LOTL involves using legitimate or whitelisted network administration tools on the network or system to accomplish the CTA’s main objective, such as finding and encrypting critical data. For example, CTAs are known to use PowerShell and PsExec to execute commands and obfuscate traffic (i.e., using Base64 encoding to mask activity until execution) on compromised networks. The use of legitimate administration and pen testing tools allow CTAs to easily enumerate the network to find more systems and higher privileged accounts with the goal of targeting the domain controller and pushing out the ransomware via Active Directory.
Backing up important data is the single most effective way of recovering from a ransomware infection. If the victim has backup copies then they can restore their files once infected systems are quarantined.
- Organizations should ensure that backups are appropriately protected and stored offline or out-of-band, so that attackers cannot target them. Using cloud services could help mitigate ransomware infections since many retain previous versions of files, allowing you to roll back to the unencrypted data.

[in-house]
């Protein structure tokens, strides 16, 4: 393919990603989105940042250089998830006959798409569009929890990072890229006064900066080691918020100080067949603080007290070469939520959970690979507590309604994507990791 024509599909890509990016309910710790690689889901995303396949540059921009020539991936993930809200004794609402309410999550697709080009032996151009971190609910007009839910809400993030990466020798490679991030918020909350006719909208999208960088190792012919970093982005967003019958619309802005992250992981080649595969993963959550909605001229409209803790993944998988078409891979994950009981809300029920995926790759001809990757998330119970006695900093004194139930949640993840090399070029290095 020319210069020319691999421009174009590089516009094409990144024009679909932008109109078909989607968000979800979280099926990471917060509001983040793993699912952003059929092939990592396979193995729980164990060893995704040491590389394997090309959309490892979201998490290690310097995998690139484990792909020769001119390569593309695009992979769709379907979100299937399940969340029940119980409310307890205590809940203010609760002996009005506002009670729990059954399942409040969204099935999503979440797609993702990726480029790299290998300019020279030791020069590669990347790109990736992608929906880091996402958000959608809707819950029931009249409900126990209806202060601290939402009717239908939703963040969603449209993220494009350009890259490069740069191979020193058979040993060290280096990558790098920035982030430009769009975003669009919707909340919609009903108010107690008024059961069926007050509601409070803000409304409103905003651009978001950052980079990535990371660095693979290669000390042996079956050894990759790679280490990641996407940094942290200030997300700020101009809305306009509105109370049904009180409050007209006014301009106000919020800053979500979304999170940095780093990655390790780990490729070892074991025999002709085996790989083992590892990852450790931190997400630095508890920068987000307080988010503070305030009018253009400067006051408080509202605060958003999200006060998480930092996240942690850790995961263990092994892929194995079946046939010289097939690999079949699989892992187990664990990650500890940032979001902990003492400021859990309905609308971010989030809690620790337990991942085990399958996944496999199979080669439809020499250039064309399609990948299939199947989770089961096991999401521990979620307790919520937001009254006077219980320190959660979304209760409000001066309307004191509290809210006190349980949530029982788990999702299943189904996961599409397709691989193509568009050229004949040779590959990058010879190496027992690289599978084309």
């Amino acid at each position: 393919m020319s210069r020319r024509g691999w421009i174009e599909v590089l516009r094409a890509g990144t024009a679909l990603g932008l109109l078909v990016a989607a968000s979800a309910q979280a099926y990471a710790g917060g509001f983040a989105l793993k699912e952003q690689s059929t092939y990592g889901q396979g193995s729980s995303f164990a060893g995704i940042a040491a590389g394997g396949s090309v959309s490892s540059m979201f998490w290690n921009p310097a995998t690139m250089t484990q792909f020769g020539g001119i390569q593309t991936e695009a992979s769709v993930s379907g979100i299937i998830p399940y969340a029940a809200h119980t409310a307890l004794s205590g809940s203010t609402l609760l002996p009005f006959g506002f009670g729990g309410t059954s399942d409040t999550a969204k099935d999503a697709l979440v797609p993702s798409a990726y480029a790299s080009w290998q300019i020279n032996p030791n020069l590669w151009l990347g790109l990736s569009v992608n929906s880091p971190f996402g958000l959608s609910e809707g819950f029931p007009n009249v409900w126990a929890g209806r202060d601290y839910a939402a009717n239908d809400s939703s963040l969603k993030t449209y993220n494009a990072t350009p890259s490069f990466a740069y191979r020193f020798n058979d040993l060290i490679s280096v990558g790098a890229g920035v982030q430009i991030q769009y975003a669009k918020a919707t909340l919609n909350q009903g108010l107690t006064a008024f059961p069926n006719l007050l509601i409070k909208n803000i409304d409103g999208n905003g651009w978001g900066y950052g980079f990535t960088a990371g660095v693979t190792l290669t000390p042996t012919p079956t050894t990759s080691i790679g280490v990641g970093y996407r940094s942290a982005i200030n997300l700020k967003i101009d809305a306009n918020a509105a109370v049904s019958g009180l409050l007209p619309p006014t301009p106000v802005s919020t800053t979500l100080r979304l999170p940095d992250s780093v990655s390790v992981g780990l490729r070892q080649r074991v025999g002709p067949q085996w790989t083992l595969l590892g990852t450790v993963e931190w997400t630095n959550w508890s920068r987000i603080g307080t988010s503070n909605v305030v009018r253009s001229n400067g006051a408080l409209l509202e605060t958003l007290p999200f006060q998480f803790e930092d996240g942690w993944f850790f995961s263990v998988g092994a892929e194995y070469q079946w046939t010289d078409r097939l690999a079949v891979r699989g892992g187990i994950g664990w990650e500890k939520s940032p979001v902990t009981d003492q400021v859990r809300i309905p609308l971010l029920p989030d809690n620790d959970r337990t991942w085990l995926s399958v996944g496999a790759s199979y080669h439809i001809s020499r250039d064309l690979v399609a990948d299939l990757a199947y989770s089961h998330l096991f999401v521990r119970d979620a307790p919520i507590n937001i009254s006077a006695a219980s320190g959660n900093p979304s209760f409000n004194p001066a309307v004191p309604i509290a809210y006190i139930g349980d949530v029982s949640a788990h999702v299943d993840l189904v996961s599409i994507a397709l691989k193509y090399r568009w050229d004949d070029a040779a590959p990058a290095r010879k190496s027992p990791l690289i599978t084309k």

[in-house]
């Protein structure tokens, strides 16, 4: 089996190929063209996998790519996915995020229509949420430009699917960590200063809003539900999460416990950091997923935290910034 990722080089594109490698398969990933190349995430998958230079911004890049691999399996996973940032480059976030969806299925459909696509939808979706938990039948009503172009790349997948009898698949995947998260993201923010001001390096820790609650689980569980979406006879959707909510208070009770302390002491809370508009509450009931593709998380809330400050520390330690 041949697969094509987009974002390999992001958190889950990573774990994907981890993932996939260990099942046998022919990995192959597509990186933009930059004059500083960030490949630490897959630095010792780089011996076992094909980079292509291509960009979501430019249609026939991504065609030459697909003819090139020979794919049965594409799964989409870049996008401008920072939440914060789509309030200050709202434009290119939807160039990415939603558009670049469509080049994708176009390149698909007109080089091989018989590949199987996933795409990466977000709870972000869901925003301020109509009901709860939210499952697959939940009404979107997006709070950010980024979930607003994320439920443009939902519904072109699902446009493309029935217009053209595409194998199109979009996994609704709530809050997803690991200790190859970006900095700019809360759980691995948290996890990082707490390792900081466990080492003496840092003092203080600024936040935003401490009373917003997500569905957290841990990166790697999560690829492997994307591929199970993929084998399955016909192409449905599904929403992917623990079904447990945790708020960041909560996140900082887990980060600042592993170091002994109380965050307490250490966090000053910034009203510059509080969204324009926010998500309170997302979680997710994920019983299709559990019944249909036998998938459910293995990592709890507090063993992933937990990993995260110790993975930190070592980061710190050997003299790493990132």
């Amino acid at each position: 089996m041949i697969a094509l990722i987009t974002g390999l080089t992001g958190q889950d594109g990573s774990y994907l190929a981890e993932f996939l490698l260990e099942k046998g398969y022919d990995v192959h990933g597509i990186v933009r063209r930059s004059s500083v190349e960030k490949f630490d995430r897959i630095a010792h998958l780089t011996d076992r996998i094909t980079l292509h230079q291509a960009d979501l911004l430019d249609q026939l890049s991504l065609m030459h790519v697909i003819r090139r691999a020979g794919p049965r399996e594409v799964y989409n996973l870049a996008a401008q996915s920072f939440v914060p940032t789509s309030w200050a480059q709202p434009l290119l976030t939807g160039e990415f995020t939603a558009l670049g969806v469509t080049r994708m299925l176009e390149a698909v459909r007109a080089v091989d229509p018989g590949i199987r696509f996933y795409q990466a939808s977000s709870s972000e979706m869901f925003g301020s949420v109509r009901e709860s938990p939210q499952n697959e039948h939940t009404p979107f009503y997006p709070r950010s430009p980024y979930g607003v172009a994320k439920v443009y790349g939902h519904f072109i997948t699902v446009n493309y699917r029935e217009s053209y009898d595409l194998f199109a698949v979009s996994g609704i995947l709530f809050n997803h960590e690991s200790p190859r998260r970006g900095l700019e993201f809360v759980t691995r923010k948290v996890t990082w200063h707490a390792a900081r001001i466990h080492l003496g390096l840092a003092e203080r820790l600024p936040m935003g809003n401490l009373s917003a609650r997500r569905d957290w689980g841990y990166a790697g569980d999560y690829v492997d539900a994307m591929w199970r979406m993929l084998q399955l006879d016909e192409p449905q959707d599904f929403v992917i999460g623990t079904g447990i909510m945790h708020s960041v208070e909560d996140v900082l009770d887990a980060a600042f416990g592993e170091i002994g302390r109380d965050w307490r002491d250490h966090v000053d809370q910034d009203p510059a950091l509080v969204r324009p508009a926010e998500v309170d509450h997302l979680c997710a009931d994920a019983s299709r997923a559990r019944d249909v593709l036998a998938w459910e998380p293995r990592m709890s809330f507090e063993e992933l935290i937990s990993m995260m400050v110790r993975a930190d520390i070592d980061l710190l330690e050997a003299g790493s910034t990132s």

- With any backup strategy, it is important to verify that the backup data you are restoring from is not also infected.
In the event that backups are not an option, victims may consider:
- Checking available tools online to decrypt files, as security researchers have already broken the encryption algorithms for some ransomware variants. The NoMoreRansom Project has decryptors available for such variants.
- Rebuilding the network from scratch.
- Paying the ransom, which is ultimately a business decision. The MS-ISAC does not encourage victims to pay the ransom as it further incentivizes this criminal behavior, but understands this may sometimes be the only available option.
The ransom demand is typically in the form of cryptocurrency, which is most often Bitcoin though this varies between variants. Ransom demands range from as little as several hundred dollars up to and exceeding one million dollars. It is not uncharacteristic to see multi-million-dollar ransom demands in the current threat landscape. The ransom note often entails a sense of urgency, designed to socially engineer victims into paying the ransom quickly. CTAs may also place additional pressure on the victim by increasing the ransom amount on scheduled intervals (e.g., every 24 hours). Additionally, CTAs may threaten to delete the decryption keys, ransomed data, or publicly post exfiltrated data if the victim fails to pay or exceeds the predetermined pay deadline.